In order to check the genuineness of identified miRNAs, several other analyses were conducted in this methodology. The in silico expression analysis of identified putative miRNAs showed the presence of identified miRNAs both at the pre-miRNA and mature miRNA levels even though mining evidence for the precursor sequences from EST and transcriptome data can be less productive, compared to mature miRNAs. Since the processing of plant mature miRNAs from the precursor sequences quickly happens and their lifespan is very limited, the abundance of these precursors is relatively rare across EST and cDNA sequences (Kurihara and Watanabe, 2010; Budak and Akpinar, 2015). However, it is still possible to detect a few precursor sequences which serve as an evidence for the genuineness of the computationally identified miRNAs. Thus, the fewer detection of miRNA precursors in the in silico miRNA expression analysis is an expected result. In the small RNA expression analysis, both the mature miRNA and miRNA* sequences were aligned to the reads of small RNA sequencing since the miRNA/miRNA* is presented as duplex inside of the cell and they are separated from each other in the complementary target binding step (Naqvi et al., 2012; Rogers and Chen, 2013). As a result of in silico small RNA expression analysis, overall more than 40% of all identified mature miRNA/miRNA* duplexes from B. distachyon and T. aestivum were aligned to the small RNA libraries with 100% query identity and coverage together with satisfying at least three reads cut-off which supports the genuineness of these identified miRNAs. The miRNAs which did not provide small RNA expression evidence with regard to our parameter might still be genuine miRNAs since the expression evidence for miRNA* sequences is hard to obtain. The miRNA* sequences are generally much less stable compared to mature miRNA sequences and the detected miRNA* sequences in small RNA sequencing libraries are generally associated with highly expressed miRNAs (Finnegan and Pasquinelli, 2013). Additionally, the mature miRNA/miRNA* duplexes which are not detected in the small RNA libraries might be still expressed under highly specific conditions. In another case, these miRNAs might be detected in the sequencing experiment when they bind to their targets; however, the experimental evidence is necessary in order to prove their existence under given conditions. In addition to in silico miRNA analysis, the reads from sRNAs were also mapped identified pre-miRNA sequences to show evidence for the genuineness of identified miRNA precursors. Alignment results showed that many pre-miRNAs were covered by small RNA reads on the location that “SUmirFold” detect the miRNA presence (Figure 7). The pre-miRNAs which were not covered with small RNA reads can still be genuine miRNA sequences since the small RNA libraries are highly condition/time/tissue specific. Particularly in consideration of miRNAs identified from genome, they might be expressed just under specific condition which may not be covered by the aligned sRNA libraries, thus it is an expected result that whole genome miRNAs are not covered by sRNA reads.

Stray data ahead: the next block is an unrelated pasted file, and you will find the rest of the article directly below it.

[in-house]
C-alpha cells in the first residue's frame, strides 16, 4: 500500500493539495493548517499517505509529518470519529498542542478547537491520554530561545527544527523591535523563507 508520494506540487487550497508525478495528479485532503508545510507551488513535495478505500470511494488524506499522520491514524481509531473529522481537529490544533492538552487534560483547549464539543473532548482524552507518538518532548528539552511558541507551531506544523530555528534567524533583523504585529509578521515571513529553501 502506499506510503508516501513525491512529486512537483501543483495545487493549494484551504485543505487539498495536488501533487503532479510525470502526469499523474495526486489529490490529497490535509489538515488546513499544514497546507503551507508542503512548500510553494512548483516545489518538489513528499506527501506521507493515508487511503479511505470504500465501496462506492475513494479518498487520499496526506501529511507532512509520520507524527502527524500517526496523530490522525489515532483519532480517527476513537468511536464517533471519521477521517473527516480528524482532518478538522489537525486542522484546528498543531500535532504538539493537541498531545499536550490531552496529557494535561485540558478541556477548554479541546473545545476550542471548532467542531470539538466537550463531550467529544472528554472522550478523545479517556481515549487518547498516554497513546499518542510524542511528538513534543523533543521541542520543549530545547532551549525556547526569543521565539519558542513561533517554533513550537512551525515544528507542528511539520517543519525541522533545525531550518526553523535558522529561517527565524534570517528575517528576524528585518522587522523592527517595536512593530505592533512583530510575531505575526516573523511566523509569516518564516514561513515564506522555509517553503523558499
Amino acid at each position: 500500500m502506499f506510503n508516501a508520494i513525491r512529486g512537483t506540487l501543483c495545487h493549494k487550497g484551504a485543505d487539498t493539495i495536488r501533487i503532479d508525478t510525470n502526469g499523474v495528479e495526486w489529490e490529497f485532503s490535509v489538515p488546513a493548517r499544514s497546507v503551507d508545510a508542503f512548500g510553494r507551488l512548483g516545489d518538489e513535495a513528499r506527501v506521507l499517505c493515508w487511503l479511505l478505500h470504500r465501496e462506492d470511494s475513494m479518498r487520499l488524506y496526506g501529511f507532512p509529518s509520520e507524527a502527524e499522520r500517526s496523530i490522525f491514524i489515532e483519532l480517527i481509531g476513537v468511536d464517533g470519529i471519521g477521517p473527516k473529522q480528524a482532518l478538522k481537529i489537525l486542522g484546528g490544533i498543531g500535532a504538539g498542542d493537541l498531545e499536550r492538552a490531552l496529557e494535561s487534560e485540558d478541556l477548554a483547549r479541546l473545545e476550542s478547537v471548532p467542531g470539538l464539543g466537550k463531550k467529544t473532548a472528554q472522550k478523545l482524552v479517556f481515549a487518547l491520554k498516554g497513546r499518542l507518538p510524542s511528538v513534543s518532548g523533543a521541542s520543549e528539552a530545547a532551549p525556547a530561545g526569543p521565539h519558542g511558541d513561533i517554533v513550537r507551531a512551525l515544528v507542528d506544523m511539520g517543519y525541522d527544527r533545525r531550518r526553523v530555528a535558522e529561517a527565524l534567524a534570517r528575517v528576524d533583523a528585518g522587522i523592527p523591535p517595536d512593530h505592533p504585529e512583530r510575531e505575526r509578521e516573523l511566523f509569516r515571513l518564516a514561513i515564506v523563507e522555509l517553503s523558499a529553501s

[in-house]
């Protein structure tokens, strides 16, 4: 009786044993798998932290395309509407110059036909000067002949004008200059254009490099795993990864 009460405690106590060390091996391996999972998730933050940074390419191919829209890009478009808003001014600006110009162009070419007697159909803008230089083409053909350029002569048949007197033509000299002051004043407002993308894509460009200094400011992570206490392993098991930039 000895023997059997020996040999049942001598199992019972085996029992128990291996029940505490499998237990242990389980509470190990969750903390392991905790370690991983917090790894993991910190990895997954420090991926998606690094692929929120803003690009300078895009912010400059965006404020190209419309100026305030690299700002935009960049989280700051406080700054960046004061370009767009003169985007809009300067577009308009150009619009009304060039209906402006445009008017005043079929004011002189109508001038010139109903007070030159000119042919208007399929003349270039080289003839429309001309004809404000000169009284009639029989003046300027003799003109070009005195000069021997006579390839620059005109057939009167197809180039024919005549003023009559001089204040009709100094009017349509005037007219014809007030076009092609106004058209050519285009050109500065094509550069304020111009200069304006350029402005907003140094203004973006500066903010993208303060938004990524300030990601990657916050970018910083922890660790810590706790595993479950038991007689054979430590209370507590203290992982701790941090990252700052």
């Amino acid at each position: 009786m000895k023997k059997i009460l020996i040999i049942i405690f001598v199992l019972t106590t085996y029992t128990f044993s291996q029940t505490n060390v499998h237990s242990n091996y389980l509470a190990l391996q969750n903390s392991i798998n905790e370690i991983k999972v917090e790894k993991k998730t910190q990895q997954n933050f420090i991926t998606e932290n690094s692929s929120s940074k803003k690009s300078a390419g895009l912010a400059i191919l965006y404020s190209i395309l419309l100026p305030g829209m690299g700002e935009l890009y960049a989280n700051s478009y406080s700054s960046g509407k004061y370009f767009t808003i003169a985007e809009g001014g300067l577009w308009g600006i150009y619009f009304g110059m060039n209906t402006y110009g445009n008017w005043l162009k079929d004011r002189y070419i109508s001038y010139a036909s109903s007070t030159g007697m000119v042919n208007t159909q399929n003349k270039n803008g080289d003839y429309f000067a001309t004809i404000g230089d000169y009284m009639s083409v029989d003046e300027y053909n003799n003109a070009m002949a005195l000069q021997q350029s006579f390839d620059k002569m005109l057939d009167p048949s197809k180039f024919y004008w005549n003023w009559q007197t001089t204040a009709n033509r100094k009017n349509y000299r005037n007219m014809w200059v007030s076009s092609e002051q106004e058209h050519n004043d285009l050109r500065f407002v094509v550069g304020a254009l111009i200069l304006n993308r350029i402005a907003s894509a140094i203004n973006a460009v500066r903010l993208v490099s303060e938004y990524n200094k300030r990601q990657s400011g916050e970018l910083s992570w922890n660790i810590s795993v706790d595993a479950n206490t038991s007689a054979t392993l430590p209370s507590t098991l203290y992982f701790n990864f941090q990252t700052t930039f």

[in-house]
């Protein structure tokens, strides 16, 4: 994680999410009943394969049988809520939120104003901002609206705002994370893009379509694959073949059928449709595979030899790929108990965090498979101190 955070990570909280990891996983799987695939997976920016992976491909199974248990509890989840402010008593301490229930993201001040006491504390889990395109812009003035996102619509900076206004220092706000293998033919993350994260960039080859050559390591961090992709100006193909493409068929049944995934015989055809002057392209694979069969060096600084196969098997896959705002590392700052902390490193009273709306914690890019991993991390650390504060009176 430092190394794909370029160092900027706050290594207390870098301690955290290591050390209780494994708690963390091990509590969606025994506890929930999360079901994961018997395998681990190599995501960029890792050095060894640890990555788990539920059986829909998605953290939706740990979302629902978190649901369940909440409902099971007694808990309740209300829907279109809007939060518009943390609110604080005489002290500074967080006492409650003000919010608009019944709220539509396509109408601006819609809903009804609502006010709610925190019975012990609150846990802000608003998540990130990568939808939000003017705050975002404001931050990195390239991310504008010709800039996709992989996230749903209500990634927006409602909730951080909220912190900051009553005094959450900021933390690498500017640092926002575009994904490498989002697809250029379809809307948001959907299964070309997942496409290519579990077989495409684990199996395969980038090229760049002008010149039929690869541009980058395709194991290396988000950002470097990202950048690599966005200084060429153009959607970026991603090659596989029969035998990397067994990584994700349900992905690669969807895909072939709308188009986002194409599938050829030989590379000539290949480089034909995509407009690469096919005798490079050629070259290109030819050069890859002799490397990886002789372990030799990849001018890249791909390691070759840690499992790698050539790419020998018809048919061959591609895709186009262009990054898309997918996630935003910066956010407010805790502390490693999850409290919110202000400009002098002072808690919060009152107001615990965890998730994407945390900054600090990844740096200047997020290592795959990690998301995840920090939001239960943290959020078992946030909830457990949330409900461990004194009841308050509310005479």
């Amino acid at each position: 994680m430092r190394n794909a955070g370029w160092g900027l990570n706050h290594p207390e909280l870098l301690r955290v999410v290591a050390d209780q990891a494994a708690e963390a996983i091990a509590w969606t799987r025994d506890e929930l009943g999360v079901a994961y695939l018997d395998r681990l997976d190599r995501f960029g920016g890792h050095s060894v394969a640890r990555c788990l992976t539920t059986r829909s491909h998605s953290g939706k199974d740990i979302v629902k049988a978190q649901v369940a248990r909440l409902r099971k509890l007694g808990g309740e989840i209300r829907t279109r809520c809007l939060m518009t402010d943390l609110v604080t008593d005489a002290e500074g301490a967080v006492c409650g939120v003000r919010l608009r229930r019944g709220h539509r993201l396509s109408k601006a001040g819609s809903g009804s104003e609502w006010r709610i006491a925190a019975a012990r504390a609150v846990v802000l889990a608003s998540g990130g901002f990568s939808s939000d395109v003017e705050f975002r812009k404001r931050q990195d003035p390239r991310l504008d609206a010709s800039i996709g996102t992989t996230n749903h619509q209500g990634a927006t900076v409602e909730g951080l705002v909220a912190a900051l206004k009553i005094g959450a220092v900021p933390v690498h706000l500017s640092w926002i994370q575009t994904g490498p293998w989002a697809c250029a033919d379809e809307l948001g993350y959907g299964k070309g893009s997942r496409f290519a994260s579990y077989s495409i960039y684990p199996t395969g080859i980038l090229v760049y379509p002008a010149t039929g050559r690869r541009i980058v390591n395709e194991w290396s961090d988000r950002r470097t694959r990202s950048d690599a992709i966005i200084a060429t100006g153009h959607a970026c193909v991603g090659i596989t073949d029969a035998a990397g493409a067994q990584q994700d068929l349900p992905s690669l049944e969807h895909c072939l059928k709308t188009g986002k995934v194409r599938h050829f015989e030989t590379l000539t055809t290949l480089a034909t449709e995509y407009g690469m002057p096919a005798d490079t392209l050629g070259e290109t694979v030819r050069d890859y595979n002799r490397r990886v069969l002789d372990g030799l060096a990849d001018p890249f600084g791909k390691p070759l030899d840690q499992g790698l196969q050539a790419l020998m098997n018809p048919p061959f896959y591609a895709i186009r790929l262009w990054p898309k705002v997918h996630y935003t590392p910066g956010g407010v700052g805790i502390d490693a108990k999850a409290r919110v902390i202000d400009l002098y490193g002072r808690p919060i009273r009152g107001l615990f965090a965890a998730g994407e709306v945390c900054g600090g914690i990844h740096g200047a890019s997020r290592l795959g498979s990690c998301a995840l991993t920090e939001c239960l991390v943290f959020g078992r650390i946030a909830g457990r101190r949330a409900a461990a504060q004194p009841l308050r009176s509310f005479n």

Along with in silico expression analysis, the genuineness of the identified miRNA sequences were also controlled by inspection of specific miRNA-miRNA precursor characteristics such as length of mature miRNA and miRNA precursors, MFE and MFEI values. In this analysis, the most of the mature miRNAs were detected as 21 nucleotide long which is an expected situation for plant miRNAs (Thakur et al., 2011). Identified mature miRNA hairpins showed low MFE value which is consistent with previous results from literature (Kurtoglu et al., 2014; Akpinar and Budak, 2016). Despite low MFE is a crucial indicator for the presence of miRNA-associated hairpins (Bonnet et al., 2004), it might be an unreliable source for plant miRNA mining process since miRNA precursors have significant variation in length (Thakur et al., 2011). Thus, high MFEI values were considered as significant point for discrimination process of miRNAs from other RNA species such as tRNAs (MFEI = 0.64), rRNAs (MFEI = 0.59), mRNAs (MFEI = 0.62–0.66) or pseudo-hairpins produced by coding sequences (Schwab et al., 2005; Kantar et al., 2012). Detected high MFEI values from this study also showed convenience with previous studies (Zhang et al., 2007; Jin et al., 2008; Kantar et al., 2012) and serve as a consistent point for the genuineness control of our miRNA identification method.